Marsha I. Lester
Get Marsha I. Lester essential facts below. View Videos or join the Marsha I. Lester discussion. Add Marsha I. Lester to your topic list for future reference or share this resource on social media.
Marsha I. Lester
Marsha Lester
Marsha Lester 2010 Ullyot Public Affairs Lecture.JPG
Marsha Lester at the Ullyot Public Affairs Lecture in 2010.
NationalityUnited States
Alma materDouglass Residential College, Rutgers University
Columbia University
Known forCriegee intermediates
Scientific career
FieldsPhysical Chemistry
InstitutionsUniversity of Pennsylvania
ThesisVibrational Relaxation Dynamics in Bulk Gases and Supersonic Molecular Beams (1981)
Doctoral advisorGeorge Flynn

Marsha Isack Lester is an American physical chemist. She is currently the Edmund J. Kahn Distinguished Professor of Chemistry at the University of Pennsylvania.[1] Lester uses both theoretical and experimental methods to study the physical chemistry of volatile organic compounds present in the earth's atmosphere. Her current work focuses on the hydroxyl radical and Criegee intermediates.


Lester graduated with a B.A. from Douglass Residential College, an institution for women within Rutgers University, in 1976. She then earned her Ph.D. from Columbia University in 1981 in the laboratory of George Flynn. Her thesis was entitled Vibrational Relaxation Dynamics in Bulk Gases and Supersonic Molecular Beams.[2] She carried out postdoctoral work as a National Science Foundation Fellow at Bell Laboratories from 1981 to 1982.[1]


Currently she works as a professor at University of Pennsylvania[1] from which she has received the Edmund J. and Louise W. Kahn Award in the Natural Sciences. Lester was the first female chair of the department of chemistry, a position she held from 2005 to 2009.[3][4] She was a founder, and is currently chair, of the Penn Forum for Women Faculty, a group formed to support female faculty at the university.[4] Lester is also well known as the editor of the Journal of Chemical Physics.[5]

Previously, Lester was the chair of the Division of Laser Science of the American Physical Society. She also worked for American Chemical Society. Later on, she was the chair of the Department of Energy's Council for Chemical and Biochemical Sciences.


Lester's research group utilizes theoretical and experimental approaches to study chemical reactions. She focuses on modeling potential energy surfaces between reactive partners, with an emphasis on volatile organic compounds present in the earth's atmosphere. She has published extensively on the interactions and reactions of the hydroxyl radical.[6] Lester's group was the first to obtain an infrared spectrum of the hydrogen trioxide radical. Her lab currently works on modeling the stability of this radical and its conformers.[1]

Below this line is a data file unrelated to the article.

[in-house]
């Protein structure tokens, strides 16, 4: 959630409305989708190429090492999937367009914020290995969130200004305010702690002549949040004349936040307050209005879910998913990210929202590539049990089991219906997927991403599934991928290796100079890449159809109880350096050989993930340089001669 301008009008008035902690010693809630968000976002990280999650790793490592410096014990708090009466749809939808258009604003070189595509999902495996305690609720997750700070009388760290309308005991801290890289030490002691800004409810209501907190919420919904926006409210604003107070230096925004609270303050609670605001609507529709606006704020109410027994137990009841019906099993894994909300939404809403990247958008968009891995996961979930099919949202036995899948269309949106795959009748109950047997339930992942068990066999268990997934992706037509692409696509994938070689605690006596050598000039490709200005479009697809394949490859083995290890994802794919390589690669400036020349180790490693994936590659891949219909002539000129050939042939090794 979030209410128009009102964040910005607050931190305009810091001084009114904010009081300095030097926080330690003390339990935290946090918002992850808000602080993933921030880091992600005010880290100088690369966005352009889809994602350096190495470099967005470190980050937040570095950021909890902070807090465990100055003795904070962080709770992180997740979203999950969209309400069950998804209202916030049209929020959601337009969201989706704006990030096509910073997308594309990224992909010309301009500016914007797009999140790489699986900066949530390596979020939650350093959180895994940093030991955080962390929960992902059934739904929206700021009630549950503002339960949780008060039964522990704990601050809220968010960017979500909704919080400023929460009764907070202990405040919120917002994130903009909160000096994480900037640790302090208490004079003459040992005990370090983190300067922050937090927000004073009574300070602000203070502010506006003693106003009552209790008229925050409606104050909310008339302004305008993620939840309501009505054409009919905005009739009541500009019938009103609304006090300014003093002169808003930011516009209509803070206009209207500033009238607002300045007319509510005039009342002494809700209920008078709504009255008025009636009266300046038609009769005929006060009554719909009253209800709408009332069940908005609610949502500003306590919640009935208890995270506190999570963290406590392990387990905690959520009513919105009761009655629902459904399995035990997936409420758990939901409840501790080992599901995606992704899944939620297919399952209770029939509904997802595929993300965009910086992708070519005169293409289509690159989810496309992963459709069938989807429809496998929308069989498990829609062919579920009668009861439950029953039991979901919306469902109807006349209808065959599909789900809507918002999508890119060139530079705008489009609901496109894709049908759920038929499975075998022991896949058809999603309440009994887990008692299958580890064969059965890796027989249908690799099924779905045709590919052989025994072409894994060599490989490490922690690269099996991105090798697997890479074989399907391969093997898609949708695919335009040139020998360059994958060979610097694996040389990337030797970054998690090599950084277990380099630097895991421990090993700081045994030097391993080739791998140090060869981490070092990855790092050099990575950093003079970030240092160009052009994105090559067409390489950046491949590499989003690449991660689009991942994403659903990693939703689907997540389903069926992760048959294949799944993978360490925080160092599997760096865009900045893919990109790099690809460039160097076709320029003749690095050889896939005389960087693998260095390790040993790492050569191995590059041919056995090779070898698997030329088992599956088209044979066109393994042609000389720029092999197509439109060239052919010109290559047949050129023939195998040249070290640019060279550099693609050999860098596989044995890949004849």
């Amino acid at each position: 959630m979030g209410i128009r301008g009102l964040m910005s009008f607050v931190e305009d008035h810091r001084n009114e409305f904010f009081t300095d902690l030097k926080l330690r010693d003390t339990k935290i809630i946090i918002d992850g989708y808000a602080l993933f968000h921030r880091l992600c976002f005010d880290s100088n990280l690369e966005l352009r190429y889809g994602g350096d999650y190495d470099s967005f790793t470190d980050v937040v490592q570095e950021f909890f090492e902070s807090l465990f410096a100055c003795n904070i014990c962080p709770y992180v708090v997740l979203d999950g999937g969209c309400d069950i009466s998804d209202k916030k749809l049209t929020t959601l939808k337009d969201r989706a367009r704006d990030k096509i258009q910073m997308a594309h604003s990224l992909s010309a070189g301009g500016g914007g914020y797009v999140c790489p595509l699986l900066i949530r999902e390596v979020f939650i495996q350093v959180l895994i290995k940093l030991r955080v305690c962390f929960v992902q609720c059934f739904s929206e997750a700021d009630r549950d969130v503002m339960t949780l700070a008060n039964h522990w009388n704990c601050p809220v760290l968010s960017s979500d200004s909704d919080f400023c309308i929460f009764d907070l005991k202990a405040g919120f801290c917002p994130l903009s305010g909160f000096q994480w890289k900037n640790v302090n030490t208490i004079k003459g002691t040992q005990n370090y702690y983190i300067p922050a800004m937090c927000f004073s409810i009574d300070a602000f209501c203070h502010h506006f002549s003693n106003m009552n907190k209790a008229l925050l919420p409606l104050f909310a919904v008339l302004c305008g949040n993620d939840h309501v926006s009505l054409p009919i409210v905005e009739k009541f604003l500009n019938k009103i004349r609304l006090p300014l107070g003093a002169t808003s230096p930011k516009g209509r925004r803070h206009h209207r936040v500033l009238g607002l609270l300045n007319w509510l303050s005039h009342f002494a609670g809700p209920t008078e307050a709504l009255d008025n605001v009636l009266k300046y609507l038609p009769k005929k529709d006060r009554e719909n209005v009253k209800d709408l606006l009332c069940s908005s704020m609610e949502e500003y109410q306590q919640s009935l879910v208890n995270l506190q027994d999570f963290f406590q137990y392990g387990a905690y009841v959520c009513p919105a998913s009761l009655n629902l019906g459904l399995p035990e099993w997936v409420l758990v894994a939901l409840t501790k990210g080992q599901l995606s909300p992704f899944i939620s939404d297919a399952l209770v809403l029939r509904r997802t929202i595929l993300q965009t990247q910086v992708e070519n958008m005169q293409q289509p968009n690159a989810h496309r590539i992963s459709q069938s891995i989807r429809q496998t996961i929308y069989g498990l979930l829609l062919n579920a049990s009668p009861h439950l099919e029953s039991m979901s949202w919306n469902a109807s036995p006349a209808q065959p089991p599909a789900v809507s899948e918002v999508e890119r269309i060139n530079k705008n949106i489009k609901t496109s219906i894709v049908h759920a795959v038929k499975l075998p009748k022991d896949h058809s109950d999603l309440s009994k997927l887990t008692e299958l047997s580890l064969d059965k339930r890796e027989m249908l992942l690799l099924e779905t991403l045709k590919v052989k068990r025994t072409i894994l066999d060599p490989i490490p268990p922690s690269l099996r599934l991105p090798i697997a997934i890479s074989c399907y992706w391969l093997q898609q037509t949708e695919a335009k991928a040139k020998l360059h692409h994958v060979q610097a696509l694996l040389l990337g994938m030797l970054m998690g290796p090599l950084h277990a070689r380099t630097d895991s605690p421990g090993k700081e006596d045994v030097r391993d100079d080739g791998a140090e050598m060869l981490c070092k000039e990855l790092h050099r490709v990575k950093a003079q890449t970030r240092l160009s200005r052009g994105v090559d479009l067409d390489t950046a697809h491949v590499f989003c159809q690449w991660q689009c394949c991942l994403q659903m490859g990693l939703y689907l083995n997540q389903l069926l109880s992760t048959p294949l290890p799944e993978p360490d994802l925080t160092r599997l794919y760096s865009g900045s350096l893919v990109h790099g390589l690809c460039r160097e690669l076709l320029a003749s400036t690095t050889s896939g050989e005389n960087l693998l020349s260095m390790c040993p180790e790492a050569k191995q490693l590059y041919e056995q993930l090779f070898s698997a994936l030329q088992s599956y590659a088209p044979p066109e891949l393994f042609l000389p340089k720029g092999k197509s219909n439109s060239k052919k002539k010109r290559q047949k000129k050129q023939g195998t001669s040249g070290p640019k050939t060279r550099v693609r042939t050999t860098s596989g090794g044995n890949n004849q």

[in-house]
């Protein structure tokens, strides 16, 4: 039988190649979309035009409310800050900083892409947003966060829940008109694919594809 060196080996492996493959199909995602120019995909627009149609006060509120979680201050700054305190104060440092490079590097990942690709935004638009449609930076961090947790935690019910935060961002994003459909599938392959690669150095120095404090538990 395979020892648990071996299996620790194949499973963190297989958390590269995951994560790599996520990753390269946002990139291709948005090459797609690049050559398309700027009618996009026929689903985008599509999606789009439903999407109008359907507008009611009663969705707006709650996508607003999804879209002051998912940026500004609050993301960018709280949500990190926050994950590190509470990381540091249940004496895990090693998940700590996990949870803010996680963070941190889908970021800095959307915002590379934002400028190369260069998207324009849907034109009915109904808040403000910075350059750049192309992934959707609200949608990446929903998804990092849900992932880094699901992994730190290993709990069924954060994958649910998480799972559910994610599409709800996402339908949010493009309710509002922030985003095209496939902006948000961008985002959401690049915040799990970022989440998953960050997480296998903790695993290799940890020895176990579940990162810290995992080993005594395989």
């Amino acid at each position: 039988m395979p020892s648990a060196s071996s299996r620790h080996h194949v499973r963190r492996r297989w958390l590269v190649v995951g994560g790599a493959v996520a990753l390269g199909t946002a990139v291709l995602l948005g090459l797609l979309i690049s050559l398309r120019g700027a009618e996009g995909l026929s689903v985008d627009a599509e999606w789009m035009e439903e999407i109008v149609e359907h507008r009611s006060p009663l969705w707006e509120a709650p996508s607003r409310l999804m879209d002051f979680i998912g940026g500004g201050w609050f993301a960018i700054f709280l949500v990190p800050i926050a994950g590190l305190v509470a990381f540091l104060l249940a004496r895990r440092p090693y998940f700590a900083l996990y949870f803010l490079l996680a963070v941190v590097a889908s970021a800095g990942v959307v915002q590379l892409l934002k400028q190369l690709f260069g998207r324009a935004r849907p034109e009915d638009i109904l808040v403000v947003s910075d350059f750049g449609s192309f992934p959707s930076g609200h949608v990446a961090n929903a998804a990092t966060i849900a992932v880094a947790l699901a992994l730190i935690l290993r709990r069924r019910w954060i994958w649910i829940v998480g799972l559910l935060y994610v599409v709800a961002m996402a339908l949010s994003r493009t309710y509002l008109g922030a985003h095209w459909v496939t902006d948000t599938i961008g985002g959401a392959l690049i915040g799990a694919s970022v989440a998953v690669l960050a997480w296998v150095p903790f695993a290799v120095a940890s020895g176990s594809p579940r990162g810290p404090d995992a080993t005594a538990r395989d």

Currently, her group focuses on photo-induced chemistry of Criegee intermediates, an intermediate in the alkene ozonolysis pathway. This pathway is a primary oxidation pathway for alkenes in the troposphere and generates atmospheric hydroxyl radicals. Her lab synthesizes Criegee intermediates in order to further study their chemical reactions using spectroscopy.[1]

Her lab also currently focuses on modeling and observing the collisional quenching of excited hydroxyl radicals. Quenching impacts the concentration of hydroxyl radicals in the atmosphere, and is therefore of environmental interest.

Her research group at the University of Pennsylvania was behind the development of open shell complexes.



  1. ^ a b c d e Marsha I. Lester, Department of Chemistry, University of Pennsylvania.
  2. ^ "The Flynn Group -- Theses and Publications". Retrieved .
  3. ^ "Marsha I. Lester | Pennergy". Retrieved .
  4. ^ a b Ahmed, Farooq (2017-12-19). "Q&As with Marsha I. Lester". Proceedings of the National Academy of Sciences: 201721202. doi:10.1073/pnas.1721202115. ISSN 0027-8424. PMC 5798388. PMID 29279378.
  5. ^ "Biography". American Institute of Physics. Archived from the original on June 1, 2013. Retrieved 2013.
  6. ^, National Academy of Sciences -. "Marsha Lester". Retrieved .
  7. ^ "National Academy of Sciences Members and Foreign Associates Elected". Retrieved .

  This article uses material from the Wikipedia page available here. It is released under the Creative Commons Attribution-Share-Alike License 3.0.



Music Scenes